Sisters of the Screen
 

"African women in the cinema" is not a monolith. Ngozi Onwurah even asserts that there needs to be more distinctions made between the disparate technologies, locations, and conditions in which African women work. There is, nonetheless, an exciting phenomenon that is emerging. Women from every region of Africa are using the diverse mediums of film, video, television and new media to produce feature, short, documentary and animation films, which are shown in movie houses, on television, at film festivals, at ciné-clubs and through the Internet. While they come to cinema along different paths, for different reasons, and at different moments, they share a common goal: to bring images to the screen.

The compilation of conversations brings together a collective voice of women of Africa from the diverse areas of cinema. It reflects the multi-faceted lives of women throughout the continent and extends to the Diaspora to focus on women who connect to Africa in their film work and cinematic practices. The representation of women in this collection spans all regions of Africa-north, west, east, central, and south. Though not exhaustive in its inclusion of all women in this arena, it is representative of the concerns, problems, histories, and futures of women of Africa who share the media as a common interest.

Sisters of the Screen covers a continuum of experiences: from the pioneer women to women film students who are making their debut in the film arena. Producers, film critics, and organizers are an integral part of the filmmaking process and their perspectives add an important dialogue to the conversation. Actresses, the visible subjects on the screen, voice their thoughts about African cinema and their role in the larger context of visual representation, culture, and society.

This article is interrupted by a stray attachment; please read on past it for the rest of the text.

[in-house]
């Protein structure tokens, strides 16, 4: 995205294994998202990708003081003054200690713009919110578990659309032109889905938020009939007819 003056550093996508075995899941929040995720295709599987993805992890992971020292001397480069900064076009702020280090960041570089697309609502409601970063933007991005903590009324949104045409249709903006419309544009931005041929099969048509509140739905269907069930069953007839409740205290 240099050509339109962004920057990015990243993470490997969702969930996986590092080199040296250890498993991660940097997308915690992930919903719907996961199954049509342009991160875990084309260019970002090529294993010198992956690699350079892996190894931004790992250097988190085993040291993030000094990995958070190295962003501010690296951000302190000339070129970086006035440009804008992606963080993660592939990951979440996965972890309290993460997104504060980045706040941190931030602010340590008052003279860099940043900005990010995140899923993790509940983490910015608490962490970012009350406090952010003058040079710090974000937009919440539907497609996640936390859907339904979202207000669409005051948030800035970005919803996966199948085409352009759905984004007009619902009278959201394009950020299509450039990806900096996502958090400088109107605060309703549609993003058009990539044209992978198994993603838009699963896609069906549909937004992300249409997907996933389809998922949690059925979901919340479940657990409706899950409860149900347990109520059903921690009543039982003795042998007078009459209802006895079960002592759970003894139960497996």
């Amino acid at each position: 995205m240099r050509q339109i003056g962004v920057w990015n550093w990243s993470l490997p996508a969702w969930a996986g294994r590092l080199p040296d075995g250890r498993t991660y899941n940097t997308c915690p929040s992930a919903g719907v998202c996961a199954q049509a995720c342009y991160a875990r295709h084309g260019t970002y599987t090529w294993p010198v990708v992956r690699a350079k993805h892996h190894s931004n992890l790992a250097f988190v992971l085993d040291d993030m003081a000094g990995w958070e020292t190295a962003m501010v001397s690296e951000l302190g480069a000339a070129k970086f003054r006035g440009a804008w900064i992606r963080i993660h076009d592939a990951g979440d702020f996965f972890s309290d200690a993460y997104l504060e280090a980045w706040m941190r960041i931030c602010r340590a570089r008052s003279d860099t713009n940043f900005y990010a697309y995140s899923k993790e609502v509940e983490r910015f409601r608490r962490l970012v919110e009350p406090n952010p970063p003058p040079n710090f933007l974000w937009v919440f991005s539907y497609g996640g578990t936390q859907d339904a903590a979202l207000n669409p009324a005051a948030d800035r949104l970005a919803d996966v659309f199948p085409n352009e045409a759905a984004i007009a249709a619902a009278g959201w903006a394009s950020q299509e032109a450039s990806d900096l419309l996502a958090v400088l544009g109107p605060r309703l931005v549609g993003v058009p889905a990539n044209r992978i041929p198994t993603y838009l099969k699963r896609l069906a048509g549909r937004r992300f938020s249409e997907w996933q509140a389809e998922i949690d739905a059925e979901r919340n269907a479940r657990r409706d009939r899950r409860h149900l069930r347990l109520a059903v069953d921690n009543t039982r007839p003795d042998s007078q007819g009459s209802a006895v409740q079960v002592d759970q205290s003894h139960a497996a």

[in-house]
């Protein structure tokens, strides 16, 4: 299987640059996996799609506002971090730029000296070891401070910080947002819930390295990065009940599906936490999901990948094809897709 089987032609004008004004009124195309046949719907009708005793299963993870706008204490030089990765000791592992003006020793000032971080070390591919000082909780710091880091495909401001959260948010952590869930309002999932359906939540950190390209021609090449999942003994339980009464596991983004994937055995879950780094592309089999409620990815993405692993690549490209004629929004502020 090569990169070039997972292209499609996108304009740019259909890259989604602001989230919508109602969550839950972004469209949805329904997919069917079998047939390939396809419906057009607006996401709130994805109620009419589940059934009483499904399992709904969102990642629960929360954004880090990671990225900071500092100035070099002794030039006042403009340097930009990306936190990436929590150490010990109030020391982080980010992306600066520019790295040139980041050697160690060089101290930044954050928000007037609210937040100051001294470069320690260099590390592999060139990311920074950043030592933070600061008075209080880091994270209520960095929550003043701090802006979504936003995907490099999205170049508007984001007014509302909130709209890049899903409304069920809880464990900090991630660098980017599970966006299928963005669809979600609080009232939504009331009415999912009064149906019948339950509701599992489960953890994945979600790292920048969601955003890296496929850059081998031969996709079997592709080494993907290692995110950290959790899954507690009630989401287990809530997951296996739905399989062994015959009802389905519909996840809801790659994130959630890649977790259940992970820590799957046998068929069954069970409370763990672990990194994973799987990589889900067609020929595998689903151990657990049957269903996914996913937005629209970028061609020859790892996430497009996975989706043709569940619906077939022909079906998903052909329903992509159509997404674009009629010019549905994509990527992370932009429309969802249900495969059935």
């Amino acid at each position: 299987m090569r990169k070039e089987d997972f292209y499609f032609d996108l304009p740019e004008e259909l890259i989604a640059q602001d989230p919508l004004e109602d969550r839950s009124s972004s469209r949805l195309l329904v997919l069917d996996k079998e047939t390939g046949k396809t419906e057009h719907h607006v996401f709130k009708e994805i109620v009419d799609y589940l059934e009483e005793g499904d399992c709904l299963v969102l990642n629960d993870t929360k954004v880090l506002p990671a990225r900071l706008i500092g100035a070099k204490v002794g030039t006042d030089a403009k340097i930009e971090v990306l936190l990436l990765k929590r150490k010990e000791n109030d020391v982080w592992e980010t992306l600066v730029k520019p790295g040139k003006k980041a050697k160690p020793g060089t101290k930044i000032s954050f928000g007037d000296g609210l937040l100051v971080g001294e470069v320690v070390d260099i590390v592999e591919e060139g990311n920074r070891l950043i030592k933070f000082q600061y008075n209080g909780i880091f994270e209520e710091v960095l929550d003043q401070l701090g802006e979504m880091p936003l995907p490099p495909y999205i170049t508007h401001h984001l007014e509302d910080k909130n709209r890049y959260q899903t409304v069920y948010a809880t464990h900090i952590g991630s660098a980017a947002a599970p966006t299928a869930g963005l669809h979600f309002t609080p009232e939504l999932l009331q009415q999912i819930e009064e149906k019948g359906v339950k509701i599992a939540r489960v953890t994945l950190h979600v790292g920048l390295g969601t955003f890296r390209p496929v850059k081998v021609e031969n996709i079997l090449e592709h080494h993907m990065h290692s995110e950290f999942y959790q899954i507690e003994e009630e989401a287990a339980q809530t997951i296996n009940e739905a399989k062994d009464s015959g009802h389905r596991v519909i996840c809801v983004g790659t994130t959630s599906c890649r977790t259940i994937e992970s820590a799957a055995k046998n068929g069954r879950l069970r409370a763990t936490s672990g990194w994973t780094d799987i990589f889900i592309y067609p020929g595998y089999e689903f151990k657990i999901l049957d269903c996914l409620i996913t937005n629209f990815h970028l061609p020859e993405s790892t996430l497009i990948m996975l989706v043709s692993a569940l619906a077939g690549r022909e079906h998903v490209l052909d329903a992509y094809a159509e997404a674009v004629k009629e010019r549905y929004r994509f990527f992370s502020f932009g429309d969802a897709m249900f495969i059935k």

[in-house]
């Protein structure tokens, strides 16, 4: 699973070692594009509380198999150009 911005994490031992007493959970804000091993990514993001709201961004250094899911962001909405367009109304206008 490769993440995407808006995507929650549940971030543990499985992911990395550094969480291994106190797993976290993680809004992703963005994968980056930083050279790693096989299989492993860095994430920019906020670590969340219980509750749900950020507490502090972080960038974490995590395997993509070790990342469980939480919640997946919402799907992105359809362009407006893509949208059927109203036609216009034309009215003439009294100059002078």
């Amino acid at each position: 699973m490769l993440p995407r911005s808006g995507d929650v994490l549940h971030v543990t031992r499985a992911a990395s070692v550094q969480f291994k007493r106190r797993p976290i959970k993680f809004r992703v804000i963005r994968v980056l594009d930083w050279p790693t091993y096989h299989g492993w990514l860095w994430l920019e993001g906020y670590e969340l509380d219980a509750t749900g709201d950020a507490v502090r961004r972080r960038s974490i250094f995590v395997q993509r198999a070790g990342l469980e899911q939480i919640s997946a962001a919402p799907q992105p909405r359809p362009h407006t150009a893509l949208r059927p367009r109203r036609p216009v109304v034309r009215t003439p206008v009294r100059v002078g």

The interviews that make up Sisters of the Screen show the wide spectrum of experiences that shape the cinema of African women, as each adds her brick, in the words of Valerie Kaboré. Some share their journey along the path to cinema, others reflect on personal feelings around identity and its influence on their work. Some focus on the themes of their work, which span the personal to the political. Their films probe intimate and personal issues around sexuality, women's responses to male infidelity, conjugal violence, and forced marriages. The films also examine societal laws and statutes that deny women's personal, legal, and human rights. They also probe broader political concerns of democracy and free elections, and the consequences of civil war and its devastating effect on women and children. Some women talk about their direct involvement in national liberation struggles and the importance of raising consciousness around AIDS and other health issues, as well as women's literacy and education. Still others contemplate their role as communicator and catalyst for change, stressing the need for women to organize among themselves and come together as a collective body to realize their objectives. As their diverse experiences converge under their common interest in cinema, the thread that weaves their voices together is their commitment to "visualizing herstories."

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